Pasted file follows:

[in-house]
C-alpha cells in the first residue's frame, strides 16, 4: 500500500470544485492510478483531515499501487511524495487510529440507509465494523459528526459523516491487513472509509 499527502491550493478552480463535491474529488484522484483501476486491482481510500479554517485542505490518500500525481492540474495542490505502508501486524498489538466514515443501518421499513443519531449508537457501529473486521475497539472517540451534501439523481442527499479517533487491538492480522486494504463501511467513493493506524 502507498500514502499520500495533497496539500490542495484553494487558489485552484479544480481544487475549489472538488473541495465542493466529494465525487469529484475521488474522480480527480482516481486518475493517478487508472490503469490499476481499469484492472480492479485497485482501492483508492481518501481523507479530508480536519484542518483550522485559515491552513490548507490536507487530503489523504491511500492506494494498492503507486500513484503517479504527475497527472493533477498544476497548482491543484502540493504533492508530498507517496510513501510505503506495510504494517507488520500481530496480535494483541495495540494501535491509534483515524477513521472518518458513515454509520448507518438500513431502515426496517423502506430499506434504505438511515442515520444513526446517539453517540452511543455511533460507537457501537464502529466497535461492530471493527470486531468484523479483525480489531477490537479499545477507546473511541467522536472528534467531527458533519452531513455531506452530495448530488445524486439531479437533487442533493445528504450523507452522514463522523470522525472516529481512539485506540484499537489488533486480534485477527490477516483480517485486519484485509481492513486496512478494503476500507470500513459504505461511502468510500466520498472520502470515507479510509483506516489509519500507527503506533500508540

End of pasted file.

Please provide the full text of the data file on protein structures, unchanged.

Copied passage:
[in-house]
C-alpha cells in the first residue's frame, strides 16, 4: 500500500470544485492510478483531515499501487511524495487510529440507509465494523459528526459523516491487513472509509 499527502491550493478552480463535491474529488484522484483501476486491482481510500479554517485542505490518500500525481492540474495542490505502508501486524498489538466514515443501518421499513443519531449508537457501529473486521475497539472517540451534501439523481442527499479517533487491538492480522486494504463501511467513493493506524 502507498500514502499520500495533497496539500490542495484553494487558489485552484479544480481544487475549489472538488473541495465542493466529494465525487469529484475521488474522480480527480482516481486518475493517478487508472490503469490499476481499469484492472480492479485497485482501492483508492481518501481523507479530508480536519484542518483550522485559515491552513490548507490536507487530503489523504491511500492506494494498492503507486500513484503517479504527475497527472493533477498544476497548482491543484502540493504533492508530498507517496510513501510505503506495510504494517507488520500481530496480535494483541495495540494501535491509534483515524477513521472518518458513515454509520448507518438500513431502515426496517423502506430499506434504505438511515442515520444513526446517539453517540452511543455511533460507537457501537464502529466497535461492530471493527470486531468484523479483525480489531477490537479499545477507546473511541467522536472528534467531527458533519452531513455531506452530495448530488445524486439531479437533487442533493445528504450523507452522514463522523470522525472516529481512539485506540484499537489488533486480534485477527490477516483480517485486519484485509481492513486496512478494503476500507470500513459504505461511502468510500466520498472520502470515507479510509483506516489509519500507527503506533500508540